The Case for an Australian Militia (I)
Now no blacksmith could be found in all the land of Israel, for the Philistines said, “Otherwise the Hebrews will make swords or spears.” So all Israel went down to the Philistines, each to sharpen his ploughshare, his mattock, his axe, and his hoe. The charge was two thirds of a shekel for the ploughshares, the mattock, the forks, and the axes, and to fix the hoes. So it came about on the day of battle that neither sword nor spear was found in the hands of any the people who were with Saul and Jonathan, but they were found with Saul and his son Jonathan (I Sam.13:19-22).
How could the Philistines oppress and control Israel? By forcibly suppressing Israel’s blacksmiths, so it was almost impossible for Israel to produce arms for war. Israel had to pay Philistines for their blacksmith work, and would be powerless to resist invasion. The Philistines knew what they were doing, just as evil governments today know exactly what they are doing, when they prevent law abiding members of the community having easy access to their weapons of choice. Dissidents then, had no way to resist. Dissidents today, cannot resist by force.
The idea of Christian society being made up of an armed, skilled populace has deep historical roots tracing back through medieval times, to the Bible. Alfred the Great codified the laws of England in the 9th Century, often utilising Biblical law to do so. Alfred applied the Deuteronomic laws of kings that forbad a standing army (Deut.17), and as a result developed a national defence based on militia:
By the Saxon laws, every freeman of an age capable of bearing arms, and not incapacitated by any bodily infirmity, was in case of a foreign invasion, internal insurrection, or other emergency, obliged to join the army…
A militia has a number of advantages over a professional, “full-time” defence force. Firstly, there is little cost to be borne by taxpayers. A militia force is largely self-supporting, dependent on the initiative and energy of locals.
Secondly, it is apolitical, and not dependent on government. It cannot be manipulated, controlled or reduced by a government, and cannot be sent to war overseas. This has important implications.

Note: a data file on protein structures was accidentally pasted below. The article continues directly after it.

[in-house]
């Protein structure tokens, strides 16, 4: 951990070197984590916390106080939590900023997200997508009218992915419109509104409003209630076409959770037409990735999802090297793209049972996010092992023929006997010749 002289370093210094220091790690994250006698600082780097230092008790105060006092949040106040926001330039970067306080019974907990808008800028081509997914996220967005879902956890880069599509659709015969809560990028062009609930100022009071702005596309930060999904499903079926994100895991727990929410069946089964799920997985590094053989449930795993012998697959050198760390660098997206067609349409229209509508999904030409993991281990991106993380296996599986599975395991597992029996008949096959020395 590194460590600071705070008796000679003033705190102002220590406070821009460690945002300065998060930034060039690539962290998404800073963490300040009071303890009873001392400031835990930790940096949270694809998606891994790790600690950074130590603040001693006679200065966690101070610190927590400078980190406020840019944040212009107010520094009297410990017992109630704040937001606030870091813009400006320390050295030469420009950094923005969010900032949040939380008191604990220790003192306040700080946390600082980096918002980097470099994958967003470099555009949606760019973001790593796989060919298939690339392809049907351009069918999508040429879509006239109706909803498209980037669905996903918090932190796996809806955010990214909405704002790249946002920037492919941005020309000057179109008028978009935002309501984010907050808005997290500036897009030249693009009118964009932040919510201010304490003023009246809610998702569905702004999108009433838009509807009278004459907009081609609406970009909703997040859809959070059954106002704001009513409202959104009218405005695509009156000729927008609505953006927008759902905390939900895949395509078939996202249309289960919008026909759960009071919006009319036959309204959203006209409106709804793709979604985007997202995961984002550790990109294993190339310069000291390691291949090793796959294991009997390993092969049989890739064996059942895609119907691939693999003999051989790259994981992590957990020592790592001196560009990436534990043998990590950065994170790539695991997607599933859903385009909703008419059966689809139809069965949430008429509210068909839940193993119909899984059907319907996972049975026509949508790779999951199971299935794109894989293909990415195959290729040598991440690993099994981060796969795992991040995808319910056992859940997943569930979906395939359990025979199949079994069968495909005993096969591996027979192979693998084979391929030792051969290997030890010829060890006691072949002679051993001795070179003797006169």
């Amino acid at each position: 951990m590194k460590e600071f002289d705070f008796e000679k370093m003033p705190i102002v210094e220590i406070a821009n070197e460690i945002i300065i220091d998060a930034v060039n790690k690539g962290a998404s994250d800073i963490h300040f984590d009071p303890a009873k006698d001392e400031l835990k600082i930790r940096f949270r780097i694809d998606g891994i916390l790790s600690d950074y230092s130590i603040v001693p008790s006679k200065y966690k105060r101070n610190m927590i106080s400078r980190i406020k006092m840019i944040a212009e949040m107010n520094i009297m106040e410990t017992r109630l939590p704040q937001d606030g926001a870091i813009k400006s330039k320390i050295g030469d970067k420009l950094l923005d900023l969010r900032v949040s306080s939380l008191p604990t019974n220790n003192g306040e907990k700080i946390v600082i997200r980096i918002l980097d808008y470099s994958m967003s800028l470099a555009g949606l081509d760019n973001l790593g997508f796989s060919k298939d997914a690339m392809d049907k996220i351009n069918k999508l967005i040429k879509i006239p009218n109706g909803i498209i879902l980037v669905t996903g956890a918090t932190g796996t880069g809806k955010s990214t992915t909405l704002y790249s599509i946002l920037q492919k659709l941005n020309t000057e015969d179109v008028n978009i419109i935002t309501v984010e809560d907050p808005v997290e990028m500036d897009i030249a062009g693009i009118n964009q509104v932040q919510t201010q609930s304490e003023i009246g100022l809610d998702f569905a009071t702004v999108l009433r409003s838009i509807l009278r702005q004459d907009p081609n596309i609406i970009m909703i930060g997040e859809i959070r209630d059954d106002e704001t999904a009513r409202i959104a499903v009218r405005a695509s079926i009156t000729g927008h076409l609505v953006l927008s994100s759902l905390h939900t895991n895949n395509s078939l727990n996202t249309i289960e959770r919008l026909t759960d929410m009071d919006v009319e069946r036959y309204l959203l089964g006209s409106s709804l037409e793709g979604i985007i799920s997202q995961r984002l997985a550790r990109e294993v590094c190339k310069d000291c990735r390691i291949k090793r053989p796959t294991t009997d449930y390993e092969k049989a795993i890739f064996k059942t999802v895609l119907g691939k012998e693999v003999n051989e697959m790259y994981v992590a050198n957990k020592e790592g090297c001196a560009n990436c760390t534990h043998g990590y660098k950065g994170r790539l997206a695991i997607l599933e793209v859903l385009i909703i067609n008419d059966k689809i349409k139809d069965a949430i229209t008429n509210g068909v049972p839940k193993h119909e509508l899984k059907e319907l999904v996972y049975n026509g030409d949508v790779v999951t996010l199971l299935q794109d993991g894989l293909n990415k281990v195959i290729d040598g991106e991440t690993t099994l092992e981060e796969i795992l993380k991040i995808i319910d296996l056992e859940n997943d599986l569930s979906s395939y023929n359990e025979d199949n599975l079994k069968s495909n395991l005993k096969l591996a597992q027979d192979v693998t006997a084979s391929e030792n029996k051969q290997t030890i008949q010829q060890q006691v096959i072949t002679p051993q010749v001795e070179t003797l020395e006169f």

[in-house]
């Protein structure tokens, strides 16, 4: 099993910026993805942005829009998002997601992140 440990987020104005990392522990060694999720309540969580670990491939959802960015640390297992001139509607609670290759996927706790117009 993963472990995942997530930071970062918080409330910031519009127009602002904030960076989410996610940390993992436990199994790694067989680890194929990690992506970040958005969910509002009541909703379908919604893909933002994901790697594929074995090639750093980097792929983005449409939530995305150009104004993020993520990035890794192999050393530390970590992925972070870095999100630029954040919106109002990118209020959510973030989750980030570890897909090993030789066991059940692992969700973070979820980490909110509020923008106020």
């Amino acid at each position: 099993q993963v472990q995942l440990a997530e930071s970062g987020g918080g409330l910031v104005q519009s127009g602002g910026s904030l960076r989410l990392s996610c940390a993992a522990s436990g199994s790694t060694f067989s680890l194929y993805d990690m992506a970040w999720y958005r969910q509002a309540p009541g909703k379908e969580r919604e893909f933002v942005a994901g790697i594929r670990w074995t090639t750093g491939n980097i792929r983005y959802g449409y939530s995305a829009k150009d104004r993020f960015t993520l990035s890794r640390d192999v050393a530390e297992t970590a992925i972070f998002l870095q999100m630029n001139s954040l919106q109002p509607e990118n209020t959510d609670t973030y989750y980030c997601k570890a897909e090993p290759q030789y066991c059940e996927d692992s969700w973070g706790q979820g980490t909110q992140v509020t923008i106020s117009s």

Tyrants have always been suspicious of armed, independent subjects; it is in their nature to suppress the liberties of individuals. Charles II sought to disarm Protestants, and one of the early attempts of Britain to move against dissident Americans prior to the War of Independence, was when the British Governor of the Massachusetts Bay Colony, General Gage, sought to stop armed protest by confiscating American stores of arms in September 1774.
Thirdly, it is decentralised, which removes the danger of an incompetent, tyrannical or corrupt central control.
Fourth, it provides a measure of defence anywhere, at extremely short notice: no need to wait for professional troops to be marshalled at a central point, and then sent thousands of kilometres across the nation with few supplies, to territory they are unfamiliar with, to confront an invader that may have already dug in. That’s not the way to fight a war.
Fifth, it is almost impossible to defeat. What is evident from history, is that well-armed and determined locals can make it extremely difficult for an invading force to hold territory. The raw fire-power of an invader is only one aspect of warfare. A local population, angry and indignant at an invading force, will be resourceful, perseverant and tireless in their resistance. Think of the American thirteen colonies in 1776, Viet Nam, Iraq and Afghanistan.
Switzerland has had a well organised militia for hundreds of years. Though Germany shared a common border with the Swiss in 1939, even Hitler avoided invading Switzerland. What other nation in Europe did he leave alone? This may explain why Switzerland has not been invaded in two centuries.
Conclusion: A national, trained but decentralised militia, in place of a full-time, professional defence force, has historical legitimacy in the Western nations. It is on hand to protect the community and the nation in time of invasion. We must work towards its inauguration
The Case for an Australian Militia (I)